The Guardian reports that a supply crunch affecting production of luxury cars and PlayStations has mutated into a crisis impacting the energy, labour and transport sectors globally.
Post-pandemic consumer demand is the cause, threatening a “stagflationary wind” that could sink the global economy.
Mohamed El-Erian, and adviser to the insurance giant Allianz and president of Queens’ College, Cambridge, says this week’s surprise fall in factory output in China was a clear warning that the world economy could slump while prices were still rising quickly.
“The supply chain problems are much more persistent than most policymakers expected, although companies are less surprised,” he said. “Governments are having to rethink quickly because the three elements – supply side, transport, labour – are coming together to blow a stagflationary wind through the global economy.”
Energy shortages are providing the starkest illustration of the problem. Both the UK and China alike have been cut off by not having enough reserves in the scramble for natural gas and for oil. The price for these commodities has almost doubled in 12 months to nearly $80 a barrel.
The Guardian notes that along with ongoing Covid-related restrictions in some large manufacturing countries such as Vietnam, and a well-documented shortage of components such as computer chips, factories are simply not producing enough.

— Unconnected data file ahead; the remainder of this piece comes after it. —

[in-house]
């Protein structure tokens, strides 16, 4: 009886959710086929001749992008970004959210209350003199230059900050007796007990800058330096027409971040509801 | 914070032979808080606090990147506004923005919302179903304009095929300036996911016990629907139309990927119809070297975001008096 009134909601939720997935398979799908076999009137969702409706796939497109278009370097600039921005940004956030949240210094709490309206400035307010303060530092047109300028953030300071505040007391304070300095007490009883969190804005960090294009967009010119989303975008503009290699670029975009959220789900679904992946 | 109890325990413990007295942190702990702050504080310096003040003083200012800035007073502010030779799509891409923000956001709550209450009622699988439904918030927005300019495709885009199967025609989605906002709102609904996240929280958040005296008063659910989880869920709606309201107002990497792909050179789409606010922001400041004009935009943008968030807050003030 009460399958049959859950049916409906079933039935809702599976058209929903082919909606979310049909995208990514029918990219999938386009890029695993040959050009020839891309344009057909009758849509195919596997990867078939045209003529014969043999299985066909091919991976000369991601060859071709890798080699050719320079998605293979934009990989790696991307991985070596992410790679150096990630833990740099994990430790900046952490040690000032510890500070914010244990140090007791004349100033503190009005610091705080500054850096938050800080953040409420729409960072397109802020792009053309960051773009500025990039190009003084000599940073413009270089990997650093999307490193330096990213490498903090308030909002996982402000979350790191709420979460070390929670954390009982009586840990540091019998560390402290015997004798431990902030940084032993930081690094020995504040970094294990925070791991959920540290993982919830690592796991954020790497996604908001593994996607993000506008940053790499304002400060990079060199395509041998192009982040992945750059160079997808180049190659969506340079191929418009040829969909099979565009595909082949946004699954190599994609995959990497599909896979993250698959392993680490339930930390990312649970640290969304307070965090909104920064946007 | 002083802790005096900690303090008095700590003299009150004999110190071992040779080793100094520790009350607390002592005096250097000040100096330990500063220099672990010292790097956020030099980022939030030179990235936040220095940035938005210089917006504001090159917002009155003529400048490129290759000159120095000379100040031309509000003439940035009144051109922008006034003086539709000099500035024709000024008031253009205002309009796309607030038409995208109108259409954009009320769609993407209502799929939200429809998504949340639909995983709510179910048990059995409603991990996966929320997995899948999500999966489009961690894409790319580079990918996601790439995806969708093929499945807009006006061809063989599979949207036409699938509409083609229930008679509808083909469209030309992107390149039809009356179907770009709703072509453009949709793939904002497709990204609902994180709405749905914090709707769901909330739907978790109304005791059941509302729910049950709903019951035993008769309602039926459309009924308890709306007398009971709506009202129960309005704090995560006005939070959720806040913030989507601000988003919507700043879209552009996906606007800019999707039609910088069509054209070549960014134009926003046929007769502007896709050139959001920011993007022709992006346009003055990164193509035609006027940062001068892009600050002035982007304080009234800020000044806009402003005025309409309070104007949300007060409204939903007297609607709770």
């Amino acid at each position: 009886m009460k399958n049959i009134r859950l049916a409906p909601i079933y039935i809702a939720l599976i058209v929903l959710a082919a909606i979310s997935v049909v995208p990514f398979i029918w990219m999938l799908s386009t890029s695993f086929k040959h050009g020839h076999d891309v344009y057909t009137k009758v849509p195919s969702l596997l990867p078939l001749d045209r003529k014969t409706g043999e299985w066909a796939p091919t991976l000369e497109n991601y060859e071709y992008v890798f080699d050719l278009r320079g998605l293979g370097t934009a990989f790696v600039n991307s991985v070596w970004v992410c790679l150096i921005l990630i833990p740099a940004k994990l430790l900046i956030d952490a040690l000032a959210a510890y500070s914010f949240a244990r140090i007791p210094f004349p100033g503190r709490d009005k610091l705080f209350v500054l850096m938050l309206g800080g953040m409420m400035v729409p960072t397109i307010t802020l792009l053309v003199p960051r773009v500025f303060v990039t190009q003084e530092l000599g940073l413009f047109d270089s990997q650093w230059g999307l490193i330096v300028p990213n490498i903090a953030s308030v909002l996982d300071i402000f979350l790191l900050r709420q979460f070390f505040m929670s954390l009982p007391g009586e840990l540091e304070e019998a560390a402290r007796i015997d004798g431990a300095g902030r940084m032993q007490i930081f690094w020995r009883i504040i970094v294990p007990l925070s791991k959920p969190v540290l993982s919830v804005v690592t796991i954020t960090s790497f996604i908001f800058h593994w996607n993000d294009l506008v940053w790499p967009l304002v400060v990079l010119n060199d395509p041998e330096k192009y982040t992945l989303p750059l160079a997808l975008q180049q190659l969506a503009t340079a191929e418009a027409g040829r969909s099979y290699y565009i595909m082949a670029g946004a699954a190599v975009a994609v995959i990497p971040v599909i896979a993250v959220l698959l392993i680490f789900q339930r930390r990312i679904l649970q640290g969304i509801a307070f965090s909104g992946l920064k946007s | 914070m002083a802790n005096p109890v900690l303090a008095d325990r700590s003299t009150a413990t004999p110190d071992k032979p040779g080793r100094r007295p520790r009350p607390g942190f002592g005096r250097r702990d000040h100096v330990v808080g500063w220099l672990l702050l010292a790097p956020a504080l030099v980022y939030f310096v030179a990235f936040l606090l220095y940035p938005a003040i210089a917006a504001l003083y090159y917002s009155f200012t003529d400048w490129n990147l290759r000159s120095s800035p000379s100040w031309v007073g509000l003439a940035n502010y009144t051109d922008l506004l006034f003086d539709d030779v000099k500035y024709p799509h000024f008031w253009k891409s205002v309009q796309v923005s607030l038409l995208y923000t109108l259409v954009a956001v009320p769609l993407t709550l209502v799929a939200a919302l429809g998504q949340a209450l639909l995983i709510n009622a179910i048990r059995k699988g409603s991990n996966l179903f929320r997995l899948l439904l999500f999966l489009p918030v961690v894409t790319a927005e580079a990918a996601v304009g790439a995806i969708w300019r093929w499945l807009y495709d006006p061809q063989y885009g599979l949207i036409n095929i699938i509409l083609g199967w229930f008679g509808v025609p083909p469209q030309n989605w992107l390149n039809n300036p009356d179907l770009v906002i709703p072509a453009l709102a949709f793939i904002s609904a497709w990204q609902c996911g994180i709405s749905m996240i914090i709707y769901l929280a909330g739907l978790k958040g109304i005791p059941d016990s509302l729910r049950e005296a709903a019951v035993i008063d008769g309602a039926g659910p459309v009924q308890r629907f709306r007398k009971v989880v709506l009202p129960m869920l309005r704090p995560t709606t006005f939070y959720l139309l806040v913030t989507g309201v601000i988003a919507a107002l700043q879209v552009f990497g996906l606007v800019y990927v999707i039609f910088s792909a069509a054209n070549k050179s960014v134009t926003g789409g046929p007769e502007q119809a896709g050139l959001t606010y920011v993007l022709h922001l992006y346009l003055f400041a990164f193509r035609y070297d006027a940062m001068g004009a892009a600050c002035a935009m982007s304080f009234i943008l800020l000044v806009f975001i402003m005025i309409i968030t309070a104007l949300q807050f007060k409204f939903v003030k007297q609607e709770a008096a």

British car production has also fallen 27% due to a lack of semiconductors, which has resulted in a drop in vehicles exported to Australia, the US and China. Volkswagen, Ford and Opel maker Stellantis announced fresh temporary closures in Germany as chips get chopped out of the supply chain.
Against this backdrop it is costing more to ship things. Drewry’s shipping index, which measures the cost of containers, is up 291% compared with a year ago. The cost of shipping a container has risen sixfold in the past year on the busiest routes from China to Rotterdam. A rudimentary knowledge of economics will tell you that higher demand + restricted supply = inflation. This equation is a simple formula for connected exposures across multiple insurance classes and sectors.
Richard Flax, the chief investment officer at digital wealth manager Moneyfarm, said the crisis was already prompting a rethink by policymakers and business leaders.
“Large corporates and governments are reviewing their supply chains for crucial goods, with a mind towards security of supply as well as cost. We would expect to see supply chains in some sectors shorten as a response to Covid, either via reshoring, or as companies try to diversify their sources of supply.”
Russell’s methodology of providing insight, analysis and action points to a data led approach to solving the equation.